The vine in flower

The vine in flower June 2016

Summer hydric stress is all well and good, it concentrates the vines attention on the grapes allowing sugars and polyphenols to be transferred from leaves to berries but enough is enough. Too much means vines stop functioning and shut down and younger vines, without well-established root systems, really start to suffer.  Just when worried wine makers were starting to stress as much as the vines, they were saved by the rain.  High rainfall fell on 13th September and then again a little rain on the 30th. Phew! This gave enough moisture to save the vintage, allowing the final maturation.

The Sauvignon blanc at Chateau Olivier - some of the first grapes to be picked

The Sauvignon blanc at Chateau Olivier in Pessac Leognan – some of the first grapes to be picked

Then followed a sharp cool snap in early October, allowing growers to wait for optimum ripeness in the skins without the fear of reduced acidity or mould attacks.

My first taste of #bdx16 fermenting Sauvignonblanc at Chateau du Taillan

My first taste of #bdx16 fermenting Sauvignonblanc at Chateau du Taillan

The moisture was also perfectly timed for the sweet white wines of Bordeaux; the triggering the botrytis attack on grapes that were perfectly ripe – avoiding any problems of grey rot that can sometime occur when Botrytis arrives too early on under-ripe grapes.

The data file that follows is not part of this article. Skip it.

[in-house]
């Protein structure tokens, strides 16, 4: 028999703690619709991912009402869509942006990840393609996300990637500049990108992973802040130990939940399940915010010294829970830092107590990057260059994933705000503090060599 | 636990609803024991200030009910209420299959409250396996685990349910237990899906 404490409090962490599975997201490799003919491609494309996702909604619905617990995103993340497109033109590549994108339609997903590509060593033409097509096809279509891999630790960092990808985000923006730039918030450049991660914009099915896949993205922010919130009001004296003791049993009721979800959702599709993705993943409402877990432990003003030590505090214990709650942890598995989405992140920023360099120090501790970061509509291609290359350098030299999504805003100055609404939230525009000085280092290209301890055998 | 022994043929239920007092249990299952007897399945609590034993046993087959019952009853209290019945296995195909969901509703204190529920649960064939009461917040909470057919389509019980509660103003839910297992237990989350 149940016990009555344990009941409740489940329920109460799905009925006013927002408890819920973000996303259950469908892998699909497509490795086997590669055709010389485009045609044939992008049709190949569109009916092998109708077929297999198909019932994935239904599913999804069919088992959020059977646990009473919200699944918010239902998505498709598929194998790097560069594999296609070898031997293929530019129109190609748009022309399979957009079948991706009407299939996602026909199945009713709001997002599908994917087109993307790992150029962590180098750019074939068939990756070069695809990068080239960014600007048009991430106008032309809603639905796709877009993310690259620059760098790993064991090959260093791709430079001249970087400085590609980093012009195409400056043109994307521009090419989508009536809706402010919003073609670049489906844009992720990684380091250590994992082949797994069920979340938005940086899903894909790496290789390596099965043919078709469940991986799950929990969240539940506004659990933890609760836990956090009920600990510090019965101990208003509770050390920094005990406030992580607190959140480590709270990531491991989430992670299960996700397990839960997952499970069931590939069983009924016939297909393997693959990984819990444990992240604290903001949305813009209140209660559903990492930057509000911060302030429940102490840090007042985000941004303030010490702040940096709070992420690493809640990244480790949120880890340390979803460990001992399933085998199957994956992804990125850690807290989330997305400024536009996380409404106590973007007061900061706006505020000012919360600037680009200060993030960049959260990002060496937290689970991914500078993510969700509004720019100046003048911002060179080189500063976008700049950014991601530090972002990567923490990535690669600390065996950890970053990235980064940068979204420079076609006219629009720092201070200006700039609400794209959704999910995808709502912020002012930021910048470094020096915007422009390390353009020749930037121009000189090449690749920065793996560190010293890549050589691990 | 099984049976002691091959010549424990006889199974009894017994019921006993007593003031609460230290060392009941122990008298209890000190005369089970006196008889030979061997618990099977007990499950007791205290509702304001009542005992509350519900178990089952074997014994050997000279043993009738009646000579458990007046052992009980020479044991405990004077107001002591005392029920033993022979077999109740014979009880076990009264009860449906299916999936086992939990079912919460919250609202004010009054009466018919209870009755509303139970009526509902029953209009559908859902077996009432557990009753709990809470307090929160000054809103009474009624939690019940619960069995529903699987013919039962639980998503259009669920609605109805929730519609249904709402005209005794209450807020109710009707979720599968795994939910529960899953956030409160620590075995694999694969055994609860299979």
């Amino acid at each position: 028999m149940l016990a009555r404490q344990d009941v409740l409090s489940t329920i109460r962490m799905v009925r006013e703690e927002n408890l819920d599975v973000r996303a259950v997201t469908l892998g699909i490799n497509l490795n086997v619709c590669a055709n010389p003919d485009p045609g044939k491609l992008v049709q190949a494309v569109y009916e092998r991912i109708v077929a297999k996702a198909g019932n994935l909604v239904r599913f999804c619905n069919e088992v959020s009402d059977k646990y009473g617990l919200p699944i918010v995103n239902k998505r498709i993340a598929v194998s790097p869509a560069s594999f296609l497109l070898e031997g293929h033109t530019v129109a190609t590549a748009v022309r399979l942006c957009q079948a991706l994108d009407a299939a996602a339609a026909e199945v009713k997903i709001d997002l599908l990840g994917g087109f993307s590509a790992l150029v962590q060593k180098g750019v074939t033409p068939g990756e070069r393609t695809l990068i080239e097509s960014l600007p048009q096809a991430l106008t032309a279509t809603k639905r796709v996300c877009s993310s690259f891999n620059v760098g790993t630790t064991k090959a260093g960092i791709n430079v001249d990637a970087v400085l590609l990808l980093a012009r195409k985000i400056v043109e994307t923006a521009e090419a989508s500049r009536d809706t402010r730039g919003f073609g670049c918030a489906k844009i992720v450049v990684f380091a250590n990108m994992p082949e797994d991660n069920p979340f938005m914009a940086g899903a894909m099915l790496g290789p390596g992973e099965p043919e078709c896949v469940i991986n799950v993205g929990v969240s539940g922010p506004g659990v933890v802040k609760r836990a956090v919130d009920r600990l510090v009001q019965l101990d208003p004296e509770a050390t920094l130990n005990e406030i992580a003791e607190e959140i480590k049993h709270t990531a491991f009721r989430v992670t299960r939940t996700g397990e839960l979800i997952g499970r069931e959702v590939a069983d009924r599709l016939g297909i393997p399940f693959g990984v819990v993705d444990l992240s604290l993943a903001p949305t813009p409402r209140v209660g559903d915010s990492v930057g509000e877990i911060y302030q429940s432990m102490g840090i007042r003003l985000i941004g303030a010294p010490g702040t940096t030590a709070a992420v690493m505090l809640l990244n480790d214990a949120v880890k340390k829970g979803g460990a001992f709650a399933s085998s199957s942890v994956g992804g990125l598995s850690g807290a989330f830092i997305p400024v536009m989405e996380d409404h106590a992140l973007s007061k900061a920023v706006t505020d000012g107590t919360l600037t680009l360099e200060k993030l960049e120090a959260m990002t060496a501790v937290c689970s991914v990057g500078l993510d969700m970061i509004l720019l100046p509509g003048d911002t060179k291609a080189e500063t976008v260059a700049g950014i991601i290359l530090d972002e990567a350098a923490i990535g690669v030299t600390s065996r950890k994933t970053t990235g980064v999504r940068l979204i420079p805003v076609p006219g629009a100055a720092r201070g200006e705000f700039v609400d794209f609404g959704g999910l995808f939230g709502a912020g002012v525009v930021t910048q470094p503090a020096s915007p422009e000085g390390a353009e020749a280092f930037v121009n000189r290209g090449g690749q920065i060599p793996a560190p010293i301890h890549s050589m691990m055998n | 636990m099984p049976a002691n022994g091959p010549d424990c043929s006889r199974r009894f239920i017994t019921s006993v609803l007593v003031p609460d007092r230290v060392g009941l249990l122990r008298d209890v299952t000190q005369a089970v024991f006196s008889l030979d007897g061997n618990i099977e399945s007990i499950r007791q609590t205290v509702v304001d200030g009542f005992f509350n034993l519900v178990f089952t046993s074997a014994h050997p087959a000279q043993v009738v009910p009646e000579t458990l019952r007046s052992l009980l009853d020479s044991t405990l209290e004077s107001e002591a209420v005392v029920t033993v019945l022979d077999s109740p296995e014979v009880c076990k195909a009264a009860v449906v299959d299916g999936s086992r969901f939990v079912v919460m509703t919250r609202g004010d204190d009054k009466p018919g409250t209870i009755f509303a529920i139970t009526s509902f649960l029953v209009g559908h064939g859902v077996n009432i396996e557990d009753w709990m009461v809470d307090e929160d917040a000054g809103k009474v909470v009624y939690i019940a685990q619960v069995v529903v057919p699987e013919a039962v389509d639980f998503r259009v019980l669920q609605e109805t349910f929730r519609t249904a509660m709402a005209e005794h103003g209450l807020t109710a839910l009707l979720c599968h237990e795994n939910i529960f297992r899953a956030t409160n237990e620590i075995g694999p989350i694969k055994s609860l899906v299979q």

Botrytised grapes at Château Doisy Daene in Barsac

Botrytised grapes at Château Doisy Daene in Barsac

And into the trailer - very physical work!

And into the trailer – very physical work!

So all in all there are smiles on the faces of wine makers. Many of the berries are small but that will give a lovely concentration although yields will not be enormous but thanks to an even flowering there should be plenty to go around.
It’s early days, all the dry whites have been safely in for a few weeks, the Merlots too and I think the last of the Cabernets were picked at the end of this week, leaving properties to prepare the Gerbaude or harvest celebrations for exhausted but elated pickers.

The sweet wines have a long way to go yet, they are still keeping an eye on the sky for forecasted rain that seems to be no more than a threat for the moment.

Happy days!

Enjoy the photos.

Fermenting white at Chateau Thieuley in Entre Deux Mers

Fermenting white at Chateau Thieuley in Entre Deux Mers

 

Rosé on it's way from the press to the tank at Chateau Thieuley